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06-22-2014, 10:23 PM   #16
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QuoteOriginally posted by stevebrot Quote
Don't squirt it into the camera!!! It can cause local damage to focus screens, mirrors, and other stuff as well as drive dust into the inner workings.
+1 - never, EVER use compressed air inside a camera! The propellant leaves a nasty, oily film, and the force can blow a hole right through the shutter (I saw someone do that to a Nikon N90).

06-23-2014, 03:13 AM   #17
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Unless your blower has a filter at the air inlet you blow more dust into the camera then you would ever hope to blow out of it. If you think you will be blowing out of the camera mount opening any significant amount of dust you are kidding yourself. Once the dust is floated on the turbulent air from the blower you have no control over it, it goes where it wants to go not where you want it to go.

Your blower is a very efficient dust cannon.

You have seen the dust floating in a shaft of sunlight that shines through the window, haven't you ? That's what you are blowing into your camera. Don't do it !

And don't blow the mount end of a zoom lens, O.K. let's repeat this, don't blow the mount end of a zoom lens ! Why you ask ? You will blow dirt and dust through the gaps of the movable barrels and once in there ... well you know what it looks like don't you. Use a soft lens brush instead.

But do blow the inside of the rear lens cap before putting it back on to the lens. (a sharp blow from your lungs will do) The plastic cap gets statically charged and attracts dust (especially when you put it in your pocket) which is easily transferred on to the lens and that's when the trouble starts.

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06-23-2014, 04:32 AM   #18
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QuoteOriginally posted by OregonJim Quote
+1 - never, EVER use compressed air inside a camera! The propellant leaves a nasty, oily film, and the force can blow a hole right through the shutter (I saw someone do that to a Nikon N90).
I did not have time yet If the blower just activate the dust cloud inside the camera, if the canned air will destroy the camera, how professional technicians clean the camera inside?

---------- Post added 06-23-14 at 04:33 AM ----------

QuoteOriginally posted by Schraubstock Quote
And don't blow the mount end of a zoom lens, O.K. let's repeat this, don't blow the mount end of a zoom lens ! Why you ask ? You will blow dirt and dust through the gaps of the movable barrels and once in there ... well you know what it looks like don't you. Use a soft lens brush instead.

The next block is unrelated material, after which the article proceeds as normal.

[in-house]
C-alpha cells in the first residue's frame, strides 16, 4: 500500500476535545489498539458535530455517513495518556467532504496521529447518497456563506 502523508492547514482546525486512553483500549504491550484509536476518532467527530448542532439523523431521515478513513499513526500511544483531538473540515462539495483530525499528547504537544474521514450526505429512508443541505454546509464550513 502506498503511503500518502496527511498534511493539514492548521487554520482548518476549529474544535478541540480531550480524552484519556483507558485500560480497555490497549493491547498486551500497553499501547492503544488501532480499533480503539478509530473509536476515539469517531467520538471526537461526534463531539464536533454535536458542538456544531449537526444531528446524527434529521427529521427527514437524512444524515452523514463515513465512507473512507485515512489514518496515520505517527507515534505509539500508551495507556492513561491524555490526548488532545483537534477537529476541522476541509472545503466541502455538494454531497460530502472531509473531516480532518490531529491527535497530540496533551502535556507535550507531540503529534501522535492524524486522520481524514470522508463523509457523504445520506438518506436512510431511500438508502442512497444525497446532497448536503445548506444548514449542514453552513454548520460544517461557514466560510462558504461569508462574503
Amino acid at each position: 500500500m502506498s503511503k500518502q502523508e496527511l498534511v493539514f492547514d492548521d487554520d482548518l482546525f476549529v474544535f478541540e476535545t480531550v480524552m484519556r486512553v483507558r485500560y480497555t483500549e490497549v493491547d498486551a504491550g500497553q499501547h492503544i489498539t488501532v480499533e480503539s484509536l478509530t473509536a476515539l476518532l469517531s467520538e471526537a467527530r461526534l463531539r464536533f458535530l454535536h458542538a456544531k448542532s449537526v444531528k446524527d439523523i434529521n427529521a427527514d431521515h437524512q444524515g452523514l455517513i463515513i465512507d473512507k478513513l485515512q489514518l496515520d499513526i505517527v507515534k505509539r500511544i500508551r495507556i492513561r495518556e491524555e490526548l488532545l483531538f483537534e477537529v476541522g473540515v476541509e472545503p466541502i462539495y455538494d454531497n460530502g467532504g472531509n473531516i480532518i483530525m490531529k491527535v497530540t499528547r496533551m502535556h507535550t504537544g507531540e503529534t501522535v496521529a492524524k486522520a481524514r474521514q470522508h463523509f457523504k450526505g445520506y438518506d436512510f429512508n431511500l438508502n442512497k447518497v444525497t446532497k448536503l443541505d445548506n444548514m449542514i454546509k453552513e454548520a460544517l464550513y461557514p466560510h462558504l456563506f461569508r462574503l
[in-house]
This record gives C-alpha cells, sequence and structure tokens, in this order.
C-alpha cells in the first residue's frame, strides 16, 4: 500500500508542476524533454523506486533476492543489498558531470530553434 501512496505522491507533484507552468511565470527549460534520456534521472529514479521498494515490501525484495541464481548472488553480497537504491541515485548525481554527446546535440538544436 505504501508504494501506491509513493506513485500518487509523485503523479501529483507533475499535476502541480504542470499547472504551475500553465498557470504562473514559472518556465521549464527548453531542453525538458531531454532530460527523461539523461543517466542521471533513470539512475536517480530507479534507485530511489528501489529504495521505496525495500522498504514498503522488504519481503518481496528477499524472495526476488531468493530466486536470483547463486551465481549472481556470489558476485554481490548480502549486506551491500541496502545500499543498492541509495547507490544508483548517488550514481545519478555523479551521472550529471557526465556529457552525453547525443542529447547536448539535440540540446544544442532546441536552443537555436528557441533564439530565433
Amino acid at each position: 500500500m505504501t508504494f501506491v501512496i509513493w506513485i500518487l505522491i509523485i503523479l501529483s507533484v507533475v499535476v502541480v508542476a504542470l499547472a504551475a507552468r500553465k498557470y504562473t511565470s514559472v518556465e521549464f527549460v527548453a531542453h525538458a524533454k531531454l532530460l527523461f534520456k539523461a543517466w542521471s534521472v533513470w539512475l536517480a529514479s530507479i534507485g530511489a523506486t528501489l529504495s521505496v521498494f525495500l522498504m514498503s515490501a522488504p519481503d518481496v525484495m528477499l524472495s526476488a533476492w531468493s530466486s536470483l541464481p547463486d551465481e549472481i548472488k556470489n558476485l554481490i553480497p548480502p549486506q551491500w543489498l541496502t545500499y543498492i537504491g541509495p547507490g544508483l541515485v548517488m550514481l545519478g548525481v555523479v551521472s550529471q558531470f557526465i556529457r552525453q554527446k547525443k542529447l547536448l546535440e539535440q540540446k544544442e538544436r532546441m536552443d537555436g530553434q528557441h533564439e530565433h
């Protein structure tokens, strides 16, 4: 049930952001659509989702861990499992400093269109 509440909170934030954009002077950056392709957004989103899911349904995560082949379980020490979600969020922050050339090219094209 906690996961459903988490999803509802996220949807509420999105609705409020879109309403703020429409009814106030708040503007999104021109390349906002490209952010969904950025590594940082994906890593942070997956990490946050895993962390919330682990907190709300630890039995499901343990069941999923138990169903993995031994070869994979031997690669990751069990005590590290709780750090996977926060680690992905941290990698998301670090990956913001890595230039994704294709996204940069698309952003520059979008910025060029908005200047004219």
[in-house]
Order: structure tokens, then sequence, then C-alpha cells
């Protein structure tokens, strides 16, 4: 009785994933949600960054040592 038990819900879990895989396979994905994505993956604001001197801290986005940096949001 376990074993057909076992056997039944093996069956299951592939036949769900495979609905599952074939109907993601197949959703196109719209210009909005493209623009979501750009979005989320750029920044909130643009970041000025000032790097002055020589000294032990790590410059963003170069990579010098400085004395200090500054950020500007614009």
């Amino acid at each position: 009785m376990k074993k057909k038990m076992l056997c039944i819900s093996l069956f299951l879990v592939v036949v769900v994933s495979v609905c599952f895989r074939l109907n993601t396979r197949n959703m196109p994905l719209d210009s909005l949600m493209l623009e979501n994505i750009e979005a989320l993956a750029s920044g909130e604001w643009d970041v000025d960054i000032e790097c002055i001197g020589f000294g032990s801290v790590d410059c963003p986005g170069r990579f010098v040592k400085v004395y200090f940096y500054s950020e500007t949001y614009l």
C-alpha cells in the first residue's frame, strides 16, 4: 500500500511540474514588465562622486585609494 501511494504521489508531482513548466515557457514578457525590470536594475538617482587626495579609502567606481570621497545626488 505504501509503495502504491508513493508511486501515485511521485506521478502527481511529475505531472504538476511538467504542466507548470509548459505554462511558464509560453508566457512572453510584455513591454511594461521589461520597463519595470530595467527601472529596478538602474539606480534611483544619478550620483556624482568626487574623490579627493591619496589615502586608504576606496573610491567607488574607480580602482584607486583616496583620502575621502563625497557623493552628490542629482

Too late, I had no idea. Never again.
Actually, I did not find that blower is effective for cleaning lens dust. I mean it blows away some dust, but I don't get the purpose of blowing if brush is more effective. Lenses are not that fragile, they can handle the soft brush without problem. There are some tutorials keep repeating, be careful with coating. If little dust can scratch the coating, that's very fake coating, imo.
Also, charging the brush with blower is annoying I can get generate more static electricity with hair dryer instead.

Last edited by micromacro; 06-23-2014 at 04:56 AM.
06-23-2014, 08:12 AM   #19
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I've tried hair dryer (away from the camera) on cleaning brush. That's some serious charging! It took two brush charges to pick up all the visible dirt inside the camera. I should have done that before instead of blower! It works on lenses as a charm as well.
As for sensor, I will clean it later.

06-23-2014, 08:21 AM   #20
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QuoteOriginally posted by micromacro Quote
I've tried hair dryer (away from the camera) on cleaning brush. That's some serious charging! It took two brush charges to pick up all the visible dirt inside the camera.
Very cool! I seldom have much of a dust problem, but will remember this trick.


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06-23-2014, 08:38 AM   #21
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Steve, hair dryer also does not leave any chance for picked dust to stay on brush
I used it also for cleaning rear part of macro lens. Nice!
06-23-2014, 05:32 PM   #22
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QuoteQuote:
I used it also for cleaning rear part of macro lens
Which macro ??
Some ( Pentax m100/f4 for instance) have flocking within for reflection control... it migrates like mad to DSLR sensors.

https://www.pentaxforums.com/forums/120-general-technical-troubleshooting/253...o-m100-f4.html

http://www.dpreview.com/forums/thread/2549384
06-23-2014, 05:50 PM   #23
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QuoteOriginally posted by bobD Quote
Which macro ??
Some ( Pentax m100/f4 for instance) have flocking within for reflection control... it migrates like mad to DSLR sensors.
Yep, that's the one. Mine came in pretty good condition, and yes, it was dust on flocking I have not noticed without the flash light first. It seems like well charged brush got the most of that. At least I have not seen any dust with magnifier after the cleaning. There is some dust inside the lens however, not much, and have not affected the image.

06-23-2014, 05:51 PM   #24
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QuoteOriginally posted by micromacro Quote
I've tried hair dryer (away from the camera) on cleaning brush. That's some serious charging! It took two brush charges to pick up all the visible dirt inside the camera. I should have done that before instead of blower! It works on lenses as a charm as well.
As for sensor, I will clean it later.
Interesting idea! When you do the sensor, charge the brush, then do only ONE swipe with the brush. Remove brush, blow off dust, recharge, do again if necessary. Also, keep the brush away from the very edges of the sensor - there is lubricant there which you could smear on the sensor.
06-23-2014, 06:36 PM   #25
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QuoteOriginally posted by OregonJim Quote
Also, keep the brush away from the very edges of the sensor - there is lubricant there which you could smear on the sensor.